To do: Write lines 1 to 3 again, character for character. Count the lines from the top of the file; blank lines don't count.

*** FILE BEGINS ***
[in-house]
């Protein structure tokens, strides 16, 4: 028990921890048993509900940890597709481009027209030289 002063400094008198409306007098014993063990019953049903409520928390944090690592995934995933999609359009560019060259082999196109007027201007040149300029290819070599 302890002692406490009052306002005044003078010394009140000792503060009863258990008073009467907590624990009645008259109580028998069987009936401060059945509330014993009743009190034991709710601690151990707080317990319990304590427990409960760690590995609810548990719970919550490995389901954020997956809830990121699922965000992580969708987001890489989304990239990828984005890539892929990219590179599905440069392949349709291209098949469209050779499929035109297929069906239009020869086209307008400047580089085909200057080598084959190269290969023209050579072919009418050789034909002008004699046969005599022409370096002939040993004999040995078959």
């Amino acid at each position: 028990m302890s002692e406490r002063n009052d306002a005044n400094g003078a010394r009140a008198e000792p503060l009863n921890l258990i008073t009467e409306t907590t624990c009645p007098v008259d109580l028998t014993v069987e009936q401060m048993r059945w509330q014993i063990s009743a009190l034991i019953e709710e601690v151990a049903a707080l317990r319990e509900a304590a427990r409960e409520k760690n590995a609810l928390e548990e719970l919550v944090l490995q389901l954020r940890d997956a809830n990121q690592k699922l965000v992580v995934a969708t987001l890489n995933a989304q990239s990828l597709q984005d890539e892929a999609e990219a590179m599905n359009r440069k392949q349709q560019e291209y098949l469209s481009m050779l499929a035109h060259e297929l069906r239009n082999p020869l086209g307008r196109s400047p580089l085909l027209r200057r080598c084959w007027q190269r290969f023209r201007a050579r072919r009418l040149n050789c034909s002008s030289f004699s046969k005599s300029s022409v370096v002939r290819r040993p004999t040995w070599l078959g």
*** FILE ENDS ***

[in-house]
């Protein structure tokens, strides 16, 4: 028990921890048993509900940890597709481009027209030289 002063400094008198409306007098014993063990019953049903409520928390944090690592995934995933999609359009560019060259082999196109007027201007040149300029290819070599 302890002692406490009052306002005044003078010394009140000792503060009863258990008073009467907590624990009645008259109580028998069987009936401060059945509330014993009743009190034991709710601690151990707080317990319990304590427990409960760690590995609810548990719970919550490995389901954020997956809830990121699922965000992580969708987001890489989304990239990828984005890539892929990219590179599905440069392949349709291209098949469209050779499929035109297929069906239009020869086209307008400047580089085909200057080598084959190269290969023209050579072919009418050789034909002008004699046969005599022409370096002939040993004999040995078959």
């Amino acid at each position: 028990m302890s002692e406490r002063n009052d306002a005044n400094g003078a010394r009140a008198e000792p503060l009863n921890l258990i008073t009467e409306t907590t624990c009645p007098v008259d109580l028998t014993v069987e009936q401060m048993r059945w509330q014993i063990s009743a009190l034991i019953e709710e601690v151990a049903a707080l317990r319990e509900a304590a427990r409960e409520k760690n590995a609810l928390e548990e719970l919550v944090l490995q389901l954020r940890d997956a809830n990121q690592k699922l965000v992580v995934a969708t987001l890489n995933a989304q990239s990828l597709q984005d890539e892929a999609e990219a590179m599905n359009r440069k392949q349709q560019e291209y098949l469209s481009m050779l499929a035109h060259e297929l069906r239009n082999p020869l086209g307008r196109s400047p580089l085909l027209r200057r080598c084959w007027q190269r290969f023209r201007a050579r072919r009418l040149n050789c034909s002008s030289f004699s046969k005599s300029s022409v370096v002939r290819r040993p004999t040995w070599l078959g």